Fire ants live in fields, woodlands, open areas, and in dry-to-moist soil. Their range extends from Florida and Gulf states to the Pacific Coast, north to British Columbia. Other members of this common genus are found throughout North America but the range of individual species is more restricted.
Reports of devastating battalions of fire ants are well known in the South and Southwest. Although these ants often damage young plants, they rarely destroy established crops. Some people even consider this species a beneficial predator of insect pests.
The fire ant society contains 2 or more worker castes of different sizes between 1/16" and 1/4". Their coloring is usually a dull yellow to red or black, they have large heads and incurved jaws that usually lack teeth. Their body contains a 2-segmented "waist" (pedicel) between thorax and abdomen, and fine hair mostly on the head and abdomen, and long legs.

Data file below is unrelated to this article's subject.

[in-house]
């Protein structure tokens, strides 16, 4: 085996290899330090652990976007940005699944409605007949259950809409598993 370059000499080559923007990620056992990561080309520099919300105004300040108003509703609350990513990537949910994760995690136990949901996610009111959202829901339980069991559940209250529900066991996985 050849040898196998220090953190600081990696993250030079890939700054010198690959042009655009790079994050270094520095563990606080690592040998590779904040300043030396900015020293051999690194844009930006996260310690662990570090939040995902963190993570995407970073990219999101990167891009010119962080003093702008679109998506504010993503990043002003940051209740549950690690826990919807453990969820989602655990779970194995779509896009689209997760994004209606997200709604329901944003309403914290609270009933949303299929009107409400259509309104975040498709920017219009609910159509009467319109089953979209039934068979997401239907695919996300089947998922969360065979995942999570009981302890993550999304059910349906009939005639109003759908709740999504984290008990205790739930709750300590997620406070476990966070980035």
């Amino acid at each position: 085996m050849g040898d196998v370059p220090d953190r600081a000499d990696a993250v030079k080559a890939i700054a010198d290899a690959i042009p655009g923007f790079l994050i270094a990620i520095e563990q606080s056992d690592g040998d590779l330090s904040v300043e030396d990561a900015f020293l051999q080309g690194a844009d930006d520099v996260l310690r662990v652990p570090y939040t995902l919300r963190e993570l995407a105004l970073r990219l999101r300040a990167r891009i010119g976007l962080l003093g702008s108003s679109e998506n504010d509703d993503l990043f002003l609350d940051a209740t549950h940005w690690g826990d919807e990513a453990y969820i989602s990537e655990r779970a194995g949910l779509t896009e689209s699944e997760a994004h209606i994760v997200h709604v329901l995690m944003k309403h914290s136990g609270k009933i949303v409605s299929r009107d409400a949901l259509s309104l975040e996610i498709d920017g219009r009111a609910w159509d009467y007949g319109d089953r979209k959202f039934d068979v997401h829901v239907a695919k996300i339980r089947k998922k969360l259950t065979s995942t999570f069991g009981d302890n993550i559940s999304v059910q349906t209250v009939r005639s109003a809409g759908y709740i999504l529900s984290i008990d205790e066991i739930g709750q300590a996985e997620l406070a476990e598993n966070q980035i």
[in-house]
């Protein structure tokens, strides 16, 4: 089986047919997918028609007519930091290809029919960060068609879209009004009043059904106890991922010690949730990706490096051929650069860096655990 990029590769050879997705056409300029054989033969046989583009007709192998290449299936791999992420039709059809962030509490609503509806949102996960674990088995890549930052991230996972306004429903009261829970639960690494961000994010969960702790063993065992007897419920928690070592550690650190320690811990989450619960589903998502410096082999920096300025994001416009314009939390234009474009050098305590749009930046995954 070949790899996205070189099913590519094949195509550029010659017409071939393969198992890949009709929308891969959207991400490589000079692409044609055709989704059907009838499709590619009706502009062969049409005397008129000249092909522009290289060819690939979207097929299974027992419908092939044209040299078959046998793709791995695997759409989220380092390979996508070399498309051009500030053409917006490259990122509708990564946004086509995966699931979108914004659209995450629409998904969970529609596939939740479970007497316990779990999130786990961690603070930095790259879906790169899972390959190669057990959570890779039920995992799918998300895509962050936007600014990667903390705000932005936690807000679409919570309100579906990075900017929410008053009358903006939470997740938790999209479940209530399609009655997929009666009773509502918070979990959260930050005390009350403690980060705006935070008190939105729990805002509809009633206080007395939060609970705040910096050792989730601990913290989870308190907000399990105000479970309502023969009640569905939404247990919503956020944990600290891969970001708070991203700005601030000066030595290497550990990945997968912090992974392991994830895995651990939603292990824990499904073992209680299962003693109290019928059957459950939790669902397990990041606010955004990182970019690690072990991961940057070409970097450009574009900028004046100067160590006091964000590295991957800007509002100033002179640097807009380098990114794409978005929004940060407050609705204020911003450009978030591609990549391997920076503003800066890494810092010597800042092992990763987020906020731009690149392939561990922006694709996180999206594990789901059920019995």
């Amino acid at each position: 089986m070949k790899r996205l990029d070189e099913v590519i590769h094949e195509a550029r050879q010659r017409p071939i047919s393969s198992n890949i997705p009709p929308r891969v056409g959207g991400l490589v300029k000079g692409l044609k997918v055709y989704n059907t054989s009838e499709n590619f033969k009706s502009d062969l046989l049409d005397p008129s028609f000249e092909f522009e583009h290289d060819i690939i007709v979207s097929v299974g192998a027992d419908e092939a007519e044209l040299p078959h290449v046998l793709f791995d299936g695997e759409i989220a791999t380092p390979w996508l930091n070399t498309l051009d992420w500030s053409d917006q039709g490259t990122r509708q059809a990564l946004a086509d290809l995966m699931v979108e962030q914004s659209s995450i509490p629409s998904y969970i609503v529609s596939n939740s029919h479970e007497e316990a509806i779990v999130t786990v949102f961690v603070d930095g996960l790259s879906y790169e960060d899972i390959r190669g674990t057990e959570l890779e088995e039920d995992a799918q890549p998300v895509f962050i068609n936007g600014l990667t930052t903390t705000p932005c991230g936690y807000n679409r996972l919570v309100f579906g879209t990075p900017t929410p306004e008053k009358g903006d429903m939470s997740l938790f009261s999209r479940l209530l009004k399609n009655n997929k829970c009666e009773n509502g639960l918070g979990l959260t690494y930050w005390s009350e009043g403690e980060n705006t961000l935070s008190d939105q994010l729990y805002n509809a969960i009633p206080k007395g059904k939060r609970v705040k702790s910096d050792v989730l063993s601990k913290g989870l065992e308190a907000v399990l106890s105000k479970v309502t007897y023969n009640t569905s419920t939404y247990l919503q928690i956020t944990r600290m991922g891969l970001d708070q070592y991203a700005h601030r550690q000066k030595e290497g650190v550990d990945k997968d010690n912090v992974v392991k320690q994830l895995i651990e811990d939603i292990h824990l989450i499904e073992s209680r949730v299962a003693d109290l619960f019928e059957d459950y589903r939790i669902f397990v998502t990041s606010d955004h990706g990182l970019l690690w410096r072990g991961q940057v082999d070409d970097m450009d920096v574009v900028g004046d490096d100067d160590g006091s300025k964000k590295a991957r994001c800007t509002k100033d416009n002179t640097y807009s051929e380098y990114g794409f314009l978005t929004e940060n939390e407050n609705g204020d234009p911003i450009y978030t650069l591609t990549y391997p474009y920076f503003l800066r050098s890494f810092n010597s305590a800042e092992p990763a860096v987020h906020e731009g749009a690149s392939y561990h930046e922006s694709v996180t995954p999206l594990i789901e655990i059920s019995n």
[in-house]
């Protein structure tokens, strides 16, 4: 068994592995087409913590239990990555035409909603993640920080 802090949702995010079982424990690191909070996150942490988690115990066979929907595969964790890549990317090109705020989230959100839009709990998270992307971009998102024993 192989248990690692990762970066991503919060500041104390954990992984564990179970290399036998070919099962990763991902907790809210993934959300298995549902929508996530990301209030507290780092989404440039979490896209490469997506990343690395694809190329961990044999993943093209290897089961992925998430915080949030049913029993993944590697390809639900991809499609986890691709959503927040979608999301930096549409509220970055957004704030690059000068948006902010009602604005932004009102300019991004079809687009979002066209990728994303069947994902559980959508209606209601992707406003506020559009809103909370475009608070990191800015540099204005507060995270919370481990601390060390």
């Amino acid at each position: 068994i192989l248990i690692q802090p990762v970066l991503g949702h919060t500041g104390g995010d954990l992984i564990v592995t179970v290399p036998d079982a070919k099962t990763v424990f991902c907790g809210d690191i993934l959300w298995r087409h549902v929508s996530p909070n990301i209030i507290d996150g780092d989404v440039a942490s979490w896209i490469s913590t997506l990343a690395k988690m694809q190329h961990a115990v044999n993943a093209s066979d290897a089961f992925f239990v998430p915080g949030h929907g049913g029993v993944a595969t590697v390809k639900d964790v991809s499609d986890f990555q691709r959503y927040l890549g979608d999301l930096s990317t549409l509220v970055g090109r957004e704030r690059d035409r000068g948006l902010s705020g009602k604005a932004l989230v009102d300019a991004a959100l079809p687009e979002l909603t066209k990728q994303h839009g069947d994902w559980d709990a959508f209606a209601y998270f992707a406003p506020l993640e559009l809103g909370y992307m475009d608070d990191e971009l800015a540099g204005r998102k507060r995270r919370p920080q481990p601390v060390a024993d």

Their food consists of other insects, seeds, poultry, fruits, honeydew, vegetables, and flowers. Females excavate nests close to shrubs for protection from burrowing ant-eating animals, spreading large mounds of waste earth. Sometimes nests are built in rotting logs or under stones.
Warning! Stings from fire ant produce a painful, burning sensation.
Dave's Pest Control Central MAhttp://www.davespestcontrol.net
Photo sources: http://fireant.tamu.edu/img/ants/img0018_med.jpg